The Smithsonian American Art Museum has awarded Paisid Aramphongphan the 2019 Terra Foundation for American Art International Essay Prize for his essay “An Artist in the Secular World: Paul Thek’s Relics.” Aramphongphan reassesses the well-known works of artist Paul Thek, the “Technological Reliquaries,” commonly known as “Meat Pieces” (1964–1967), through the lens of religious visual culture. The jurors praised Aramphongphan’s work, stating that “the greatest strength of the essay is that it takes religion seriously, not only as an iconographical source but also as the conceptual basis of Thek’s work.”
Aramphongphan is the eighth winner of the biennial prize, which recognizes excellence in research and writing in the field of American art history by a scholar who is a non-U.S. citizen. Established in 2009, this award supports essays that advance the understanding of historical American art and demonstrate new findings and original perspectives. The essay will be published in the Fall 2020 issue (vol. 34, no. 3) of the Smithsonian American Art Museum’s peer-reviewed journal for new scholarship, American Art.
A panel selected the winner from essays collected following a call for submissions. The 2019 jurors who awarded the $1,000 prize were Kirsten Buick, professor of art history at the University of New Mexico; Michael Hatt, professor of art history at the University of Warwick; Robin Veder, executive editor of American Art; and ShiPu Wang, professor of art history and visual culture at the University of California, Merced.
The jurors recognized “the creative ways in which Aramphongphan links Thek’s artwork with notions of religiosity and spirituality, embodiment versus disembodiment and corporeality versus industrial materiality to offer fresh insights and possibilities for reconsidering Thek and his work within the postwar American art scene, discourse and scholarship.”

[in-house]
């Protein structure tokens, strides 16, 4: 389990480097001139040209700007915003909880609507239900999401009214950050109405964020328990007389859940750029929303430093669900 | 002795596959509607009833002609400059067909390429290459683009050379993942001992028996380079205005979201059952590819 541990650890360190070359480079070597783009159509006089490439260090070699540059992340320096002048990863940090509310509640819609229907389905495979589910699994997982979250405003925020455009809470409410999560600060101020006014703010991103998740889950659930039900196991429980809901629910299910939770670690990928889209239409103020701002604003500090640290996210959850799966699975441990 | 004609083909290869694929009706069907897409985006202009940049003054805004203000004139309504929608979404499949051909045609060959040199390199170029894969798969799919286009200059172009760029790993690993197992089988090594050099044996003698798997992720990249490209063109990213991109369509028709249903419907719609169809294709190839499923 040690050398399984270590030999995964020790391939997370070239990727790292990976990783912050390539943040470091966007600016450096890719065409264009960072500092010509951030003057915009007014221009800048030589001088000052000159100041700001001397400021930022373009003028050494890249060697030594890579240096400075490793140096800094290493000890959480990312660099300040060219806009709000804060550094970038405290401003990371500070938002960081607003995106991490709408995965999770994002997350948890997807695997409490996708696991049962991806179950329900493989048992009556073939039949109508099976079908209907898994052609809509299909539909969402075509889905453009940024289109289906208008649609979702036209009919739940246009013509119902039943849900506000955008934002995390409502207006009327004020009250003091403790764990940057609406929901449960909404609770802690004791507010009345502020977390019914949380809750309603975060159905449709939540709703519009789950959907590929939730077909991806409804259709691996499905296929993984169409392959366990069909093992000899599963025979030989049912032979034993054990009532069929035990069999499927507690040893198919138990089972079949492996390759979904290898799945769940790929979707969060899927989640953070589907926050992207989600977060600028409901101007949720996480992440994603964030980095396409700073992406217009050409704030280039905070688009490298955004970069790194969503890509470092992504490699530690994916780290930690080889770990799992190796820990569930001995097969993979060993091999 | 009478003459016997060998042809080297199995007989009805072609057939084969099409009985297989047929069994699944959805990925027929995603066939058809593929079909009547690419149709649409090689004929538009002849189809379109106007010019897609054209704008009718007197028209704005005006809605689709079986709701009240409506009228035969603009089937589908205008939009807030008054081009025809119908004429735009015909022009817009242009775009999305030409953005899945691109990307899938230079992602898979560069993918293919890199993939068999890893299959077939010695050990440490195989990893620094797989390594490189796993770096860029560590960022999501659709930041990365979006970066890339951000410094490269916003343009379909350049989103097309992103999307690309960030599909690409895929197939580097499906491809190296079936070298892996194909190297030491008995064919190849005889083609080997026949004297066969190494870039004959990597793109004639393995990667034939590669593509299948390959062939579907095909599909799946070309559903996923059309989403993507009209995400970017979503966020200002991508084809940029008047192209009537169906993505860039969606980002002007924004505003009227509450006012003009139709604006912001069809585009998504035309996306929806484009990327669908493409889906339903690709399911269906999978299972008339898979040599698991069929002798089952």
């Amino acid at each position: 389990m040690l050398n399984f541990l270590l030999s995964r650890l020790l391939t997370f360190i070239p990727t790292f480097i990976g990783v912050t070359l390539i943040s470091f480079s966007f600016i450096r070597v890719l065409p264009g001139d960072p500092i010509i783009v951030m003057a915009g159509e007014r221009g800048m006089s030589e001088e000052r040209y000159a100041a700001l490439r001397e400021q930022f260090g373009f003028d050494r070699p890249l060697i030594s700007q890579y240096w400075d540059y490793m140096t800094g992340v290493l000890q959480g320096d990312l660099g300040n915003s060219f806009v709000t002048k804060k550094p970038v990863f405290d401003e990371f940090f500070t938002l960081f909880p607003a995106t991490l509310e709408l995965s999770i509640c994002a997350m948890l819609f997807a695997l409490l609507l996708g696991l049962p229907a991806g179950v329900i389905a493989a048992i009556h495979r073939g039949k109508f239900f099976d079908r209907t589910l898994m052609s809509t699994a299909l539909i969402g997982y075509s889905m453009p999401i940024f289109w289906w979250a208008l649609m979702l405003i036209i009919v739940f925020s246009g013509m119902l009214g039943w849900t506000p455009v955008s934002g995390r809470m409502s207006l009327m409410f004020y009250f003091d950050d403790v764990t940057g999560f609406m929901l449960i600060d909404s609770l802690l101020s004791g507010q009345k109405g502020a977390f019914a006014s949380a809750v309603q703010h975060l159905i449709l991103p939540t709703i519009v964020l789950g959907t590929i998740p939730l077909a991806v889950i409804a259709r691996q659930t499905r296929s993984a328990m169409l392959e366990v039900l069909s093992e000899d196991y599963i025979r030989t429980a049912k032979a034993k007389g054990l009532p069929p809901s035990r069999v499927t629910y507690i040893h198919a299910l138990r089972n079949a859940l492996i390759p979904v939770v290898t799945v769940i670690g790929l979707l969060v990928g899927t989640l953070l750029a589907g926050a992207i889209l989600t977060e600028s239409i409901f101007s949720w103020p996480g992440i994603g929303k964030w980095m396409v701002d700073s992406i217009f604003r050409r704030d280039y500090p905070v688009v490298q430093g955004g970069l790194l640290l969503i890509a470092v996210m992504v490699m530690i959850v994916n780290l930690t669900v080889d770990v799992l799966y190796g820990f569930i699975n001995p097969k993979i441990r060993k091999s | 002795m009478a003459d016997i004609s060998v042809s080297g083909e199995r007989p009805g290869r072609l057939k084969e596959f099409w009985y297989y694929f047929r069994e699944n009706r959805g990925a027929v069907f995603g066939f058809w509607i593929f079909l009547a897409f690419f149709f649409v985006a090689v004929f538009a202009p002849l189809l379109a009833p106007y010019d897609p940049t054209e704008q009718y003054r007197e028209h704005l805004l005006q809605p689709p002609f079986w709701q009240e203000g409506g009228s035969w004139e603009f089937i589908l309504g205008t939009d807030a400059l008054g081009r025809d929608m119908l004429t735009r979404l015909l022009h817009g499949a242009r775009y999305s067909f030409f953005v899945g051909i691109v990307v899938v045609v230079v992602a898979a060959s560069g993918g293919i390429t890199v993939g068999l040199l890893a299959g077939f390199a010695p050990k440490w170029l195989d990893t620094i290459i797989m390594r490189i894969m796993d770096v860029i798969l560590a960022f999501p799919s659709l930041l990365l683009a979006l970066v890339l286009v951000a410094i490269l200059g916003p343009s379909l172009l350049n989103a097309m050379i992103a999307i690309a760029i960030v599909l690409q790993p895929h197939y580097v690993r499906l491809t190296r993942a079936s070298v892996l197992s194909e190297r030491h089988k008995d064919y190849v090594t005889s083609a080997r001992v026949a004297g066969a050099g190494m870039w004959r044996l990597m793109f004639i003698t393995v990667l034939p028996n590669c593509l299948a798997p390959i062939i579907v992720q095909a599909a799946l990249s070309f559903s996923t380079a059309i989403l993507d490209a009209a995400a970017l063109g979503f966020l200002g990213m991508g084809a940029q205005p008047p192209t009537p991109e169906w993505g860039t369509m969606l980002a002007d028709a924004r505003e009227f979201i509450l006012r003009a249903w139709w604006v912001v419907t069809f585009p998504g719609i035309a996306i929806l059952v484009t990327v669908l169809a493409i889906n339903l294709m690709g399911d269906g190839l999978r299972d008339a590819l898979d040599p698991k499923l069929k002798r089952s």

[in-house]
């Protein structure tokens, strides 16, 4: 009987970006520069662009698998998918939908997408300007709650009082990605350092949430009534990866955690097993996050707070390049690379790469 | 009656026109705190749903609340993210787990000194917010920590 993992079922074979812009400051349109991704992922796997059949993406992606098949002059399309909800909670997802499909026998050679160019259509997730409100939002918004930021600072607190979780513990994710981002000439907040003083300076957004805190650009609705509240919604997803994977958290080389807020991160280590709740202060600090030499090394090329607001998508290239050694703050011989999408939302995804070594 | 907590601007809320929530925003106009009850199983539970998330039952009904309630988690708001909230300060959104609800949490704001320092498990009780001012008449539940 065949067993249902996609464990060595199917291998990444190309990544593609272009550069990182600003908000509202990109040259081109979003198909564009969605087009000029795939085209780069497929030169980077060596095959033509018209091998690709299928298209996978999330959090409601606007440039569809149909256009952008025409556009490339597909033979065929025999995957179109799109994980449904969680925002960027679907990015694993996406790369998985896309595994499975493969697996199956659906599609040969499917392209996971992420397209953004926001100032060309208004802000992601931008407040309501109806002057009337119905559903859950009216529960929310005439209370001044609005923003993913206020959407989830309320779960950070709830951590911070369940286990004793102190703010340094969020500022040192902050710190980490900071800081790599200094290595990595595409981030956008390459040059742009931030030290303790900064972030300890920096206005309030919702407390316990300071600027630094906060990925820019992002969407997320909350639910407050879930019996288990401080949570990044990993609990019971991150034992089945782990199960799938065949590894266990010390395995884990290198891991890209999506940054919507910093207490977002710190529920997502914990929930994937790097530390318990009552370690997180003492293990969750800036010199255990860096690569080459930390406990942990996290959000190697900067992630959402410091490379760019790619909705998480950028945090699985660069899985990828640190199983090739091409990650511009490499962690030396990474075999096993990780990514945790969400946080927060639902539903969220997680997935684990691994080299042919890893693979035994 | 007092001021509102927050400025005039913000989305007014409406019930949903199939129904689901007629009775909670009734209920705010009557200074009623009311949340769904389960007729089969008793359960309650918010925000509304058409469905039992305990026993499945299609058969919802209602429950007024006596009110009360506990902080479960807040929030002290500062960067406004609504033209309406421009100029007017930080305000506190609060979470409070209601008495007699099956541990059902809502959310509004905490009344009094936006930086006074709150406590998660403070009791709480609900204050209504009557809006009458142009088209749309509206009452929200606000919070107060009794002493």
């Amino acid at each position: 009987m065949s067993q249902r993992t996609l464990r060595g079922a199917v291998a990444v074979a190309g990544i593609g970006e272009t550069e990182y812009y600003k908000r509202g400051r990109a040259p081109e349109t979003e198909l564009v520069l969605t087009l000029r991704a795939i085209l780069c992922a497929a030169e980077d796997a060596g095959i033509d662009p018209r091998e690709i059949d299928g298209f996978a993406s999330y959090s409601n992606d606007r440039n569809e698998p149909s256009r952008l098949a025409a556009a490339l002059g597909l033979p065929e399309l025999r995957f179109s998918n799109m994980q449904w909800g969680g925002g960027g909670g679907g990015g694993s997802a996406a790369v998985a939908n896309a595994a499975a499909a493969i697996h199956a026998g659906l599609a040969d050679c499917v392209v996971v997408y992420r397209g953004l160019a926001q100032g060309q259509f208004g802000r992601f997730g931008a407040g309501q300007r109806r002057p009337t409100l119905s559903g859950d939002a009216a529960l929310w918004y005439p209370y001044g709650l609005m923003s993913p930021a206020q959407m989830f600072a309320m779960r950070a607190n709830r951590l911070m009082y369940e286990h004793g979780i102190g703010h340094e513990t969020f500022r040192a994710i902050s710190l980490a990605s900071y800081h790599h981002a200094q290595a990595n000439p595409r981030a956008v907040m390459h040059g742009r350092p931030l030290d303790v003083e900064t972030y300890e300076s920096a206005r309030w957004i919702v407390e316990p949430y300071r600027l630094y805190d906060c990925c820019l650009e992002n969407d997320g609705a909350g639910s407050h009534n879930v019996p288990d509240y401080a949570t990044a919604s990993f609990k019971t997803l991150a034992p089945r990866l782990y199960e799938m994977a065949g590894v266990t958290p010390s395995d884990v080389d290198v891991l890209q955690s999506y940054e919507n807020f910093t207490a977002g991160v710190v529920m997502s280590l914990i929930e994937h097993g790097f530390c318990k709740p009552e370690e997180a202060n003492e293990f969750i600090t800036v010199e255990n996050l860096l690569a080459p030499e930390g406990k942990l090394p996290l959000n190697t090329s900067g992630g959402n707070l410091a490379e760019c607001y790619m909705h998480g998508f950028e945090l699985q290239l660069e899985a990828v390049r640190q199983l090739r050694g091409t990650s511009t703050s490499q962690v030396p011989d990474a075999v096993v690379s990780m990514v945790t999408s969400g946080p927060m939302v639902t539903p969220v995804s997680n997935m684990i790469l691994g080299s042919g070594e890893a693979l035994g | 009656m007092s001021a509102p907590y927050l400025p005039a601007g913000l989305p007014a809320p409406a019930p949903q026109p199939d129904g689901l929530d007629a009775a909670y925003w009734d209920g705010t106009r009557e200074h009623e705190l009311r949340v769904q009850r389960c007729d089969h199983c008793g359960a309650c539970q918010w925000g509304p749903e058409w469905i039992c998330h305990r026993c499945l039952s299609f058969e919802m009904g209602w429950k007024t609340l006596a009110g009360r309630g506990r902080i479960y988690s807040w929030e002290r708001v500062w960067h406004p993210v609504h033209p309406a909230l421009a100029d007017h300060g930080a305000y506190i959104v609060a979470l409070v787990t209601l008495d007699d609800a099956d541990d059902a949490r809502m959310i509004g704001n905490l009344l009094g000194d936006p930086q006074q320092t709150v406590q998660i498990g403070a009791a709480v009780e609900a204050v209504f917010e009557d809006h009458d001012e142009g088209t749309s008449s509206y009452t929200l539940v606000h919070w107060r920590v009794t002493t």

Aramphongphan is currently a Terra Foundation Postdoctoral Fellow at the Smithsonian American Art Museum and holds a doctorate in the history of art and architecture from Harvard University. He works at the intersection of visual art, dance and performance, specializing in queer theory and issues of sexuality in inter-media artistic practices. Aramphongphan has published in various journals, including Art Journal, PAJ: A Journal of Performance and Art and Movement Research Performance Journal. He also has served as an early career academic fellow and the Vice Chancellor’s 2020 Lecturer at the Leicester School of Art in the United Kingdom. In addition to his work on Paul Thek and a book manuscript on art, dance and queer embodiment in 1960s New York, Aramphongphan is currently researching the use of visual imagery in dance training and drawing in the 1970s.
The journal American Art is part of the Smithsonian American Art Museum’s active publication program of books and catalogs that complements the museum’s exhibitions and educational programs. Information about subscribing, purchasing single issues or submitting articles to the journal, which is published for the museum by the University of Chicago Press, is available online at journals.uchicago.edu/toc/amart/current.
The essay prize is supported by funding from the Terra Foundation for American Art, which also supports a variety of initiatives at the museum that focus on cross-cultural dialogue about American art including research fellowships, scholarly symposia and exhibitions. A complete list of past Terra Foundation for American Art International Essay Prize winners and additional information about the award is available on the museum’s website, americanart.si.edu/research/awards/terra.
About the Smithsonian American Art Museum
The Smithsonian American Art Museum is the home to one of the largest and most inclusive collections of American art in the world. Its artworks reveal America’s rich artistic and cultural history from the colonial period to today. The museum’s main building is located at Eighth and F streets N.W., above the Gallery Place/Chinatown Metrorail station. Museum hours are 11:30 a.m. to 7 p.m. daily (closed Dec. 25). Its Renwick Gallery, a branch museum dedicated to contemporary craft and decorative arts, is located on Pennsylvania Avenue at 17th Street N.W. The Renwick is open from 10 a.m. to 5:30 p.m. daily (closed Dec. 25). Admission is free. Follow the museum on Facebook, Instagram, Twitter and YouTube. Smithsonian information: (202) 633-1000. Museum information (recorded): (202) 633-7970. Website: americanart.si.edu.